Forty years of service
The Jesuit Refugee Service today, Saturday 14 November 2020, marks 40 years of accompanying, serving, and advocating the cause of asylum seekers, refugees and the forcibly displaced.
Founded by the then-Superior General of the Society of Jesus, Fr Pedro Arrupe SJ, on 14 November 1980, The JRS currently runs programmes which are delivered in 56 countries worldwide. By the end of 2019, one in every 100 people on earth had been forced to leave her or his home. JRS responded by mobilising resources to serve over 800,000 refugees and forcibly displaced persons in conflict zones and detention centres, on remote borders, and in busy cities.
Marking the anniversary, Eugene Quinn, National Director JRS Ireland, reflected on the fact that 40 years ago the Jesuit Refugee Service was set up in response to the plight of the boat people fleeing Vietnam, and that today the vision remains the same:
“Accompaniment remains at the heart of JRS’s work, the commitment to walk with and listen to individuals, children and families who have been forcibly displaced by violence, war and conflict, wherever they are: living in refugee camps, places of detention and state reception centres. JRS aspires to be hospitality in action, working to ensure that the voices and the stories of displaced people worldwide are heard and responded to with generosity, providing them with the safety and refuge they deserve. We must never forget that behind the staggering number of 79.5 million forcibly displaced globally are people, each with a name, a face and a story.”
Since 2007, JRS in Ireland has sought to realise Fr Arrupe’s legacy and mission through its outreach and accompaniment of asylum seekers in Direct Provision, forced migrants in places of detention and refugees living in communities nationwide. Over 2,000 persons benefited from JRS Ireland services last year.
The Covid-19 pandemic casts a dark shadow over the anniversary of the Jesuit Refugee Service. It has undoubtedly worsened the plight of the record 79.5 million persons displaced worldwide, including those seeking protection in Ireland. The Direct Provision system has been identified as a high-risk congregated setting. The pandemic has also exacerbated the needs among asylum seekers and vulnerable migrant groups served by JRS.
However, JRS Ireland has been proactive in responding to needs on the ground. In addition to the Covid-19 National Resident Support Helpline – which is a confidential freephone service run by JRS Ireland for residents in all 84 Direct Provision centres in the country – JRS Ireland is designated as an essential frontline service provider by the Department of Justice and Equality during the current Level 5 restrictions.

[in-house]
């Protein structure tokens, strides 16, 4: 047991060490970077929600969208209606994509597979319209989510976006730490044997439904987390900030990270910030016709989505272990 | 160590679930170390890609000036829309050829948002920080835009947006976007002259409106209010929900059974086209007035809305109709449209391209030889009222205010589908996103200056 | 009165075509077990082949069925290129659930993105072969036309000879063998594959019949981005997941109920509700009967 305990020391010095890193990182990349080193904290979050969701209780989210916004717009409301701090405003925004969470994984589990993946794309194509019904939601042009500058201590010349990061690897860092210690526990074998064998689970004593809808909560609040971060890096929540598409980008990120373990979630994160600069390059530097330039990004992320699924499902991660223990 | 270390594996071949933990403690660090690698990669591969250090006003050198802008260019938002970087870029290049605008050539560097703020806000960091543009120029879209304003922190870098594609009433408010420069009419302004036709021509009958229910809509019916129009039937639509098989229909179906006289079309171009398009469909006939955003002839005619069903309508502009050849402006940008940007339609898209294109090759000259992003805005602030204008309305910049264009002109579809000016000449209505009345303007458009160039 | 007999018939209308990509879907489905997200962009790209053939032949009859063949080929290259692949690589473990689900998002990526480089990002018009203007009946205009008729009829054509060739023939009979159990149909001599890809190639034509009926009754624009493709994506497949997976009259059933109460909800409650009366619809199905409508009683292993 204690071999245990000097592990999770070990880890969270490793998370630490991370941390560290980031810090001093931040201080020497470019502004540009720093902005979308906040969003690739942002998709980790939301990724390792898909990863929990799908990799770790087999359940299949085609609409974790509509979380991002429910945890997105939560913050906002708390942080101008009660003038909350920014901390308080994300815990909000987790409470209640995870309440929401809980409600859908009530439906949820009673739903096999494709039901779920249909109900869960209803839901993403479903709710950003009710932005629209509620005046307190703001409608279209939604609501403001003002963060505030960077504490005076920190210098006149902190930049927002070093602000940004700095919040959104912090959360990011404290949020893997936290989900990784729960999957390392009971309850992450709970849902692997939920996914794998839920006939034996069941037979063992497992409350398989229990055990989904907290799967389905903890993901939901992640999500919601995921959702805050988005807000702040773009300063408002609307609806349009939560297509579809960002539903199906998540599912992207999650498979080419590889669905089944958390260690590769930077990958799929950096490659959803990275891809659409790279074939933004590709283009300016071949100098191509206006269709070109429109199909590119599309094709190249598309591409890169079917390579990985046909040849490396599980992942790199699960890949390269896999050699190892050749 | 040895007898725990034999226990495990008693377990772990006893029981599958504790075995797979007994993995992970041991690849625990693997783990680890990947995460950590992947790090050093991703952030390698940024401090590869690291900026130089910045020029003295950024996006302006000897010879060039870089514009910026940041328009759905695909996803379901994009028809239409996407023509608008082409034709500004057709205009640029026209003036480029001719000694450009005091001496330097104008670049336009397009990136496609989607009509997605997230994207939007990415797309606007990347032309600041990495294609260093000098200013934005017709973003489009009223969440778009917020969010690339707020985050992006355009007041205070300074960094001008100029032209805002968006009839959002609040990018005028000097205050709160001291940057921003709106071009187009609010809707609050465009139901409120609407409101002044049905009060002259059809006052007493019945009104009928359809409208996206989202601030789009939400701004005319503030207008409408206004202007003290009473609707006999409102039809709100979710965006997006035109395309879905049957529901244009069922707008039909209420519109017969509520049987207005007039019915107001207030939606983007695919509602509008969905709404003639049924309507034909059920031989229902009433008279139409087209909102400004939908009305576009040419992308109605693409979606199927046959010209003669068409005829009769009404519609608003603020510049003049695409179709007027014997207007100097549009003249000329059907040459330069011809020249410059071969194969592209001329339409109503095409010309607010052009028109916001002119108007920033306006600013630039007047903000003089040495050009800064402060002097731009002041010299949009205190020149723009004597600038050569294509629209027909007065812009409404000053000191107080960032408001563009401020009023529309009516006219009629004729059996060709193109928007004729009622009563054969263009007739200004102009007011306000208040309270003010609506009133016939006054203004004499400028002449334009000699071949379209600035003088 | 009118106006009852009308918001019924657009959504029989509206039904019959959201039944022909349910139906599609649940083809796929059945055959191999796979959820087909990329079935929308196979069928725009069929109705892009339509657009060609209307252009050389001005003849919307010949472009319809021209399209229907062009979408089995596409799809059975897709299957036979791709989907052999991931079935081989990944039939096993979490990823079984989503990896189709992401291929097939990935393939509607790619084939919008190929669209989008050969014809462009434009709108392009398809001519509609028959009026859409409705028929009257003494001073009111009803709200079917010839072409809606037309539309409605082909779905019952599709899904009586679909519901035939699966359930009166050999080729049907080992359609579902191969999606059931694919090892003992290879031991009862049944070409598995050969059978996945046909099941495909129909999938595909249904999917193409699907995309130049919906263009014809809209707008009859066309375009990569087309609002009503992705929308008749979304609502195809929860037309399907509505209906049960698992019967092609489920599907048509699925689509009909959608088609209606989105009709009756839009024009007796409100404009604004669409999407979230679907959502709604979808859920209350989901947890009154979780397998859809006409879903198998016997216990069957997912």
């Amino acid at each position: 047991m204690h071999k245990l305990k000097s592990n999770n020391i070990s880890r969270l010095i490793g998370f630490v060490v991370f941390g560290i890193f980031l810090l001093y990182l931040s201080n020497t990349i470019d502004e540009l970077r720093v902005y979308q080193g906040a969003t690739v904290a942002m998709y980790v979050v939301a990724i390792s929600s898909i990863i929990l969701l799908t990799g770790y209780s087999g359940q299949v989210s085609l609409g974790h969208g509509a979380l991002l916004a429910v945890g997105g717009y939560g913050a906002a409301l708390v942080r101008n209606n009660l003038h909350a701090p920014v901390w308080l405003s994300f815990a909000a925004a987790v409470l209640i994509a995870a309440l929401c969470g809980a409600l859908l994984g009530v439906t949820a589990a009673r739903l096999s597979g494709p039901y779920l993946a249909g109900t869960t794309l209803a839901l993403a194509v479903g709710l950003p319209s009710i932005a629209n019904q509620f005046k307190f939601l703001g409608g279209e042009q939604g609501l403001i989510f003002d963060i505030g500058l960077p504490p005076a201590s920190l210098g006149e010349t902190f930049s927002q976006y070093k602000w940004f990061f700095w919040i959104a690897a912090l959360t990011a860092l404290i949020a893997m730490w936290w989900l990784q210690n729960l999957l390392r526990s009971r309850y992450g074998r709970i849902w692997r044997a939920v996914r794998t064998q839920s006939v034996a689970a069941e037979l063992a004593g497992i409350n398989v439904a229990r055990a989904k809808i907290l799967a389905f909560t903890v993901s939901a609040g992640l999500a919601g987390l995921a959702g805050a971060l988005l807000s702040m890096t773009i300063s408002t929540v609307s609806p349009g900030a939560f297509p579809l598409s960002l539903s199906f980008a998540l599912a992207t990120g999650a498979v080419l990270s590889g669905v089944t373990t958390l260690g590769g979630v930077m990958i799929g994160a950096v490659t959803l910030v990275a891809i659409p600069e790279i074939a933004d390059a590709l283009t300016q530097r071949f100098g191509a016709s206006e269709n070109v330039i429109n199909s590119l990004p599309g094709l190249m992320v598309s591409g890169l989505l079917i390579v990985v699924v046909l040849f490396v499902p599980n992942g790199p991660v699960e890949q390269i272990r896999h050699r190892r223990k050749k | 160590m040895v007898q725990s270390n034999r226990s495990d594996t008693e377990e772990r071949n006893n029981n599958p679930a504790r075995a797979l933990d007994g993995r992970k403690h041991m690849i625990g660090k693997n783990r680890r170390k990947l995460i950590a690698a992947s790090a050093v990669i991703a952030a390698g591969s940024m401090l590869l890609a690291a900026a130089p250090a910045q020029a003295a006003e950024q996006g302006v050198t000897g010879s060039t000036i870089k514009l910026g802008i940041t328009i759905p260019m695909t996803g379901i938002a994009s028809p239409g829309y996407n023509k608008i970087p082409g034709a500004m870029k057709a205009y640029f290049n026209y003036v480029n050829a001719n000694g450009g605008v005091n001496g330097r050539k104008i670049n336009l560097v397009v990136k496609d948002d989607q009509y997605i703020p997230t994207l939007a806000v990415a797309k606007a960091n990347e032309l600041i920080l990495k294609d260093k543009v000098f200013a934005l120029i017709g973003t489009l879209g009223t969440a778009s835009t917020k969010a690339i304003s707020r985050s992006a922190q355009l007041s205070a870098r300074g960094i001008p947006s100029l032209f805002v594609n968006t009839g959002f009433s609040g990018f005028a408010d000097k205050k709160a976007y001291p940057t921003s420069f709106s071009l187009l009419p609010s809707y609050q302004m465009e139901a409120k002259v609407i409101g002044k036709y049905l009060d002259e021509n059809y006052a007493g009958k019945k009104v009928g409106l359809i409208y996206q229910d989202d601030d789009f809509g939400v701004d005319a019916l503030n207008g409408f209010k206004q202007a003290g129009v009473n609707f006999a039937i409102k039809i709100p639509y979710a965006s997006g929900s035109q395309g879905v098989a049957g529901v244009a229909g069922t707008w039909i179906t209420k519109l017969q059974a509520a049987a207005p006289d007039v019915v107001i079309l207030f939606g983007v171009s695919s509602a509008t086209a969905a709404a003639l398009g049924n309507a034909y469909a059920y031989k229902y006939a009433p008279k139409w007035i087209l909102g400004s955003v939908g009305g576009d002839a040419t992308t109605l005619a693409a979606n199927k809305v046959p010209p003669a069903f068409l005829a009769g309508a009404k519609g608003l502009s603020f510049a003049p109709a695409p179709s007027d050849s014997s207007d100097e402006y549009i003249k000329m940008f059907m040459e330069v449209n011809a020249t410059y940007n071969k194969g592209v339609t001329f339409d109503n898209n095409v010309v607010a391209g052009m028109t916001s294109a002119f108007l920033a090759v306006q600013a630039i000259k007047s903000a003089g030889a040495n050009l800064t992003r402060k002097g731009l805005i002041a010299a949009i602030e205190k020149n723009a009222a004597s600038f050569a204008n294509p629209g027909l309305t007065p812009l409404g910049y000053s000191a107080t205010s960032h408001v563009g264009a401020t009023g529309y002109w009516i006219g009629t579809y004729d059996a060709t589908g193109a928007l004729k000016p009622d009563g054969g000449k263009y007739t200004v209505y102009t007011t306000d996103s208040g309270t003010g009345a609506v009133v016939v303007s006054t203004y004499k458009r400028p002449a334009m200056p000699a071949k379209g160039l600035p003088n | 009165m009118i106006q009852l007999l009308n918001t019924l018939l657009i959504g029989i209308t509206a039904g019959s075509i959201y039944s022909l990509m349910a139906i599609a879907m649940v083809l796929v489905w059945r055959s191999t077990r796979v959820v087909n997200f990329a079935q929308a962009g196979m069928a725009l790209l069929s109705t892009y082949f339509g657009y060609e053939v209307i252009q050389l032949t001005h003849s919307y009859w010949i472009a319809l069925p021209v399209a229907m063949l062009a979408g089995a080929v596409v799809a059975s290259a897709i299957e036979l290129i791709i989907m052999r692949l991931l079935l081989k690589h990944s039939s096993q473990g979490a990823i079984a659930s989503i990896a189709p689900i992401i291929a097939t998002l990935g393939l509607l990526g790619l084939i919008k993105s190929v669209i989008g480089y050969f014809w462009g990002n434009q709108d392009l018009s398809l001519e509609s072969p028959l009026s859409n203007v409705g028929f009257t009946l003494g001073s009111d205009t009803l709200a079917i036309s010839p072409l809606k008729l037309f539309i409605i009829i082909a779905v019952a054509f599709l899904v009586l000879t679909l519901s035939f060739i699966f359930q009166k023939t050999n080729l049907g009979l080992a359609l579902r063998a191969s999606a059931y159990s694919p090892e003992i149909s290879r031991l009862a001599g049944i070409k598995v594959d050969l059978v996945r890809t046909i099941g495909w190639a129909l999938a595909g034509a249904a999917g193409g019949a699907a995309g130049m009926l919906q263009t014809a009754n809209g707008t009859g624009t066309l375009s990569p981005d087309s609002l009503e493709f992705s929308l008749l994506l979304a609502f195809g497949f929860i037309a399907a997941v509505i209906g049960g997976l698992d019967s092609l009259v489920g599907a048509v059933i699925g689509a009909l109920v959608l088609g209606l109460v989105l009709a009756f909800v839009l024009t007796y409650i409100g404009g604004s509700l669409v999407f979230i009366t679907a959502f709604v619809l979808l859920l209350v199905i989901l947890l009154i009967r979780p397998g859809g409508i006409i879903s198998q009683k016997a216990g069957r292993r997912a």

As a result, the Jesuit Refugee Service is one of the few service providers present on the ground in Direct Provision accompanying and meeting the needs of vulnerable asylum seekers marginalised and isolated by Covid-19. Critically, whilst strictly adhering to public health advice, JRS frontline staff are working where the need is greatest and where no one else is present.
Most recently, JRS Ireland has been a beneficiary of the Fr. General’s Covid Hardship Fund. This funding will be used to ameliorate the negative impact of Covid-19 on education and learning through the provision of laptops to assist remote learning, with a priority focus on supporting school-going children in Direct Provision. Also, material supports will be provided to migrant families and individuals at risk of poverty due to the prolonged nature of the pandemic. Finally, additional supports will be developed for residents struggling with mental health issues, which have been exacerbated by Covid-19.
Mr Quinn also paid tribute to many people who have made the work of JRS possible:
“On the occasion of our 40th Anniversary, I would like to acknowledge and express our sincere appreciation to all who support the work of JRS in Ireland and internationally. I want to recognise and thank our hardworking and committed staff and religious volunteers, who work tirelessly on the frontiers to accompany, serve, and advocate for asylum seekers, refugees, and forced migrants. We receive tremendous and generous support from so many donors and partners, especially from the JRS Board members, the Irish Jesuit Province, the staff and pupils in Jesuit schools, other Jesuit works, and so many Jesuits and other religious at home and abroad.”